At Least 300 Killed Following Flash Flooding In Afghanistan

At Least 300 Killed Following Flash Flooding In Afghanistan

By Dana Abizaid

Flash flooding Friday night in northern Afghanistan is feared to have killed hundreds of people and destroyed thousands of homes, the BBC reported Saturday.

Heavy rain in Baghlan province (north of the capital of Kabul) contributed to the fatal flooding, with officials warning that more rain in the region will likely raise the count of the dead and missing, according to BBC.

“On current information: in Baghlan province there are 311 fatalities, 2,011 houses destroyed and 2,800 houses damaged,” United Nations communications officer Rana Deraz, told Agence France-Presse (AFP), the BBC reported. (RELATED: At Least 80 Dead, Over 100 Missing As Heavy Flooding Ravages Afghanistan)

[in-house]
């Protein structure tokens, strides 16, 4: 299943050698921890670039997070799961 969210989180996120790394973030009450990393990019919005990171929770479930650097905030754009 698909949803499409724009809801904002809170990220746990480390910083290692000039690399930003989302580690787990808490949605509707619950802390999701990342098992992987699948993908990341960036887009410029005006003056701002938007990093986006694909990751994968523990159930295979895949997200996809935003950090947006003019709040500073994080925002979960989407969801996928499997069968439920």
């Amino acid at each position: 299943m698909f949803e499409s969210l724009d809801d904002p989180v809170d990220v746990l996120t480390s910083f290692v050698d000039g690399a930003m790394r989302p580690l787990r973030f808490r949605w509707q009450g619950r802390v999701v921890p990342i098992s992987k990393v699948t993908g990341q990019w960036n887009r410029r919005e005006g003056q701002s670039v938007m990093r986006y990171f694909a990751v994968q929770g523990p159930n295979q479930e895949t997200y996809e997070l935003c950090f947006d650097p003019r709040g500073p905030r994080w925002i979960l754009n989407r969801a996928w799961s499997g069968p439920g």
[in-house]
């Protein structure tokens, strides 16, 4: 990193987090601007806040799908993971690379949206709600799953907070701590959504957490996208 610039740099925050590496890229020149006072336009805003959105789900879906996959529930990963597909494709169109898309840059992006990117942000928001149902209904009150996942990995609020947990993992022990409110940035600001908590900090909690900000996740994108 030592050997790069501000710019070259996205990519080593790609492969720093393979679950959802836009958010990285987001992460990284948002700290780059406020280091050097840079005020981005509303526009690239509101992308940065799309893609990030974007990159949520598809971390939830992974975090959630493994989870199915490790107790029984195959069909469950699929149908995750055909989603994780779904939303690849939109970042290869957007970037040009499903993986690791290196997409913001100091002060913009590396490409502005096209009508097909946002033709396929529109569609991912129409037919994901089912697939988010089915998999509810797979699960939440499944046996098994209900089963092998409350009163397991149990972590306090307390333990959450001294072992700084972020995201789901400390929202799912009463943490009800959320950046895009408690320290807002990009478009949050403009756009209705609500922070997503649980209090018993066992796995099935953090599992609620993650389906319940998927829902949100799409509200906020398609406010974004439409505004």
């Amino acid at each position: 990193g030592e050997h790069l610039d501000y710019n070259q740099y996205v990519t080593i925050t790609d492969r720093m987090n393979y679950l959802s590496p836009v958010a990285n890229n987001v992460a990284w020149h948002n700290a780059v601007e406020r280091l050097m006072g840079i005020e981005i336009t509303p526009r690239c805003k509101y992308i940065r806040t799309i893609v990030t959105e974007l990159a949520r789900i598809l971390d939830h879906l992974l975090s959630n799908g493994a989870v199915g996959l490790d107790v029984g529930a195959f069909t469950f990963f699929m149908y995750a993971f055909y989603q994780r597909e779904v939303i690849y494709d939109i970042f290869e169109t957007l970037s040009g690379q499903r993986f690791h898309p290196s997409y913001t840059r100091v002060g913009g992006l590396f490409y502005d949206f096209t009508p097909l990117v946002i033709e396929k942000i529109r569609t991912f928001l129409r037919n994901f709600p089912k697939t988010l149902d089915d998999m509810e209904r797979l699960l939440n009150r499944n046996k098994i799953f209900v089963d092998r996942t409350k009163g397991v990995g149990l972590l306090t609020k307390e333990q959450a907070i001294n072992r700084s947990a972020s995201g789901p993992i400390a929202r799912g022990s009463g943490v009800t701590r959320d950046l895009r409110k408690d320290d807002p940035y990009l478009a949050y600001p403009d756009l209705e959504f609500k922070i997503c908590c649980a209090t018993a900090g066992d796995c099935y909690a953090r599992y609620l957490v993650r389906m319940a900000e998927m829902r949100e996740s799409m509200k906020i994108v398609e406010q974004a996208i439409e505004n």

Since mid-April, regional flooding has killed dozens of people, with this latest disaster claiming hundreds of lives, a spokesperson for Afghanistan’s interior ministry told the BBC.

Although helicopters were sent to Baghlan, a shortage of night vision lights might make the operation unsuccessful, the ministry spokesperson told Reuters, the BBC reported.

Army and emergency crews were “searching for any possible victims under the mud and rubble,” a local official told AFP news agency, according to the BBC.

There are many factors that contribute to flooding, but extreme rainfall caused by  changes in climate make such disasters more likely, according to the BBC. Flash floods, which occur when drainage systems can’t handle heavy rains, kill people every year in Afghanistan’s rural areas where houses are poorly built, according to the outlet.

Experts rank Afghanistan among the world’s most at-risk nations from the effects of climate change. The country experienced a dry winter which made soil less likely to absorb rainfall, the BBC reported.

Afghanistan, a nation which suffered decades of war before U.S.-led forces withdrew and the Taliban took control in 2021, is one of the poorest countries in the world, the BBC reported.


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